Hello, I'm Mark Pearson. Faced with soaring fuel prices, U.S. consumers are becoming more cautious about spending in other areas. **The Commerce Department reported Thursday that retail sales dropped two-tenths of one percent in April... their first decline in seven months. **Wall Street reacted bearishly to the report, slicing nearly 150 points off the Dow Jones industrial average. **Just one day earlier the Dow tallied its 21st record high in 2007 after the Federal Reserve opted to leave interest rates unchanged. **Friday's Producer Price Index report supported the Fed's decision. According to the Labor Department, wholesale prices, outside of the volatile food and energy sectors, were unchanged in April. **But, while inflation may be in check, the U.S. appears to be losing ground in the global trading arena. The government reports America's trade deficit soared more than 10 percent in March to $63.9 billion, its highest level in six months. Agriculture, of course, is a highly trade-sensitive industry. And this week's USDA estimates on crop production and ending stocks had producers focusing on the immutable law of supply and demand.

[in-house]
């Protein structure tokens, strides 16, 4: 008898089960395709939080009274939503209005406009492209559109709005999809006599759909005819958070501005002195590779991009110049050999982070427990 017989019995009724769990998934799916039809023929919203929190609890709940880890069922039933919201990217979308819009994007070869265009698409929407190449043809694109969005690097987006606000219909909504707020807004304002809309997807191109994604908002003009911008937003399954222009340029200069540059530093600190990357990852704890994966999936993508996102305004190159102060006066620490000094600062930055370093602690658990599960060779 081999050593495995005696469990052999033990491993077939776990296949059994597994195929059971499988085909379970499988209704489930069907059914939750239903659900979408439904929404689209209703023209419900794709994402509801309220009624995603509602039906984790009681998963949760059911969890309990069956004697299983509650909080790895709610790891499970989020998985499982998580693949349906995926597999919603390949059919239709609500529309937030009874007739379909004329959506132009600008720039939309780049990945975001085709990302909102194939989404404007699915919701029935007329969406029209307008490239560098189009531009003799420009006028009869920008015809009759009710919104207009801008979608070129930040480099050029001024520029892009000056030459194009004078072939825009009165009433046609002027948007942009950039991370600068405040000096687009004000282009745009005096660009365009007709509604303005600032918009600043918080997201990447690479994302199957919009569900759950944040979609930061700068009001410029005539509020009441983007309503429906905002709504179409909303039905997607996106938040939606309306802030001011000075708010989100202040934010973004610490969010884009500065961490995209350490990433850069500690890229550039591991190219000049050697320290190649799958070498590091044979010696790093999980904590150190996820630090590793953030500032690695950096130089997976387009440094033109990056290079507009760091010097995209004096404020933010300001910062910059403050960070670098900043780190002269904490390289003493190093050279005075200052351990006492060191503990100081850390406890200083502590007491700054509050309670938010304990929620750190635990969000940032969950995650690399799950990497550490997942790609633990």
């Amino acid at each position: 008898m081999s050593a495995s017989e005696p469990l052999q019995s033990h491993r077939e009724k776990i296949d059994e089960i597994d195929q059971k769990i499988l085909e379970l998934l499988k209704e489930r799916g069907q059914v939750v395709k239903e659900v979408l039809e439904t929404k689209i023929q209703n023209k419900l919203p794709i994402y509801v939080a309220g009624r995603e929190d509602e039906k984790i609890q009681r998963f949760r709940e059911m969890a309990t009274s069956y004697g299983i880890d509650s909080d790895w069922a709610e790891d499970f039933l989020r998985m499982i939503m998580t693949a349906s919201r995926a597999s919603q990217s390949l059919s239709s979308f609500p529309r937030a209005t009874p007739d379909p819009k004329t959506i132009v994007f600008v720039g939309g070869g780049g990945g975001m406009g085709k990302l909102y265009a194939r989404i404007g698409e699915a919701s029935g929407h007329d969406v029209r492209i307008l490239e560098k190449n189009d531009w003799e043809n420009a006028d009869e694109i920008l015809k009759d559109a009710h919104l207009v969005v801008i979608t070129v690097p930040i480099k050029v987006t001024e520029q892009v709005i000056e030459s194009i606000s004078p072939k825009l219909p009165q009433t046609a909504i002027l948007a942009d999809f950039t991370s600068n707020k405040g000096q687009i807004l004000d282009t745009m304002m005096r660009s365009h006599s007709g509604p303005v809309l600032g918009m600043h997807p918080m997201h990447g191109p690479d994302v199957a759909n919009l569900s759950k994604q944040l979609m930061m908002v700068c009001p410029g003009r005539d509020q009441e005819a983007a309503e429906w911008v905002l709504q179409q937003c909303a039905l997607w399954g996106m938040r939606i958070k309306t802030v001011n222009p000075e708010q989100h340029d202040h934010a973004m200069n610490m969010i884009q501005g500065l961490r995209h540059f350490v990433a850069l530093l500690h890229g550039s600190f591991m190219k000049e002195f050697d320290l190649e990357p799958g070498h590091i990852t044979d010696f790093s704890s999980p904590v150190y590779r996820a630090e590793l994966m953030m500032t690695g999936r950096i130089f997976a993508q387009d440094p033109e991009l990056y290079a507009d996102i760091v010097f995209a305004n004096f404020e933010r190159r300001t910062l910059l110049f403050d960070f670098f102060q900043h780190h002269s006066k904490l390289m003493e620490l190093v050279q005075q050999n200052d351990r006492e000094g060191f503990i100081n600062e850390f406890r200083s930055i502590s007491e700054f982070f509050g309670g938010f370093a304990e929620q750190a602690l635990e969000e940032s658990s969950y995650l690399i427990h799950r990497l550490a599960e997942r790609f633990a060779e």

Despite delays in planting due to wet spring weather, USDA is still projecting a corn crop of 12.5 billion bushels up 18 percent from last year. Fields have started to dry out and well over 50 percent of the crop is in the ground.
USDA shows U.S. corn ending stocks for 2006-2007 of 937 million bushels with ethanol expected to consume 27 percent of the nation's corn crop.
Ending stocks for soybeans and wheat are less dramatic and not showing much of a threat of a shortage this year. USDA estimates ending stocks at 610 million bushels for 2006-2007.
This year's soybean crop is projected at 2.7 billion bushels, down 443 million bushels from the record 2005-06 crop.
U.S. ending stocks for wheat are being called neutral -- coming in at 2,174 million bushels. Total wheat production for this year is projected at 2.2 billion bushels, up 20 percent from last year.
In the south, lack of soil moisture concerned cotton farmers, but more than 32 percent of the crop has been planted.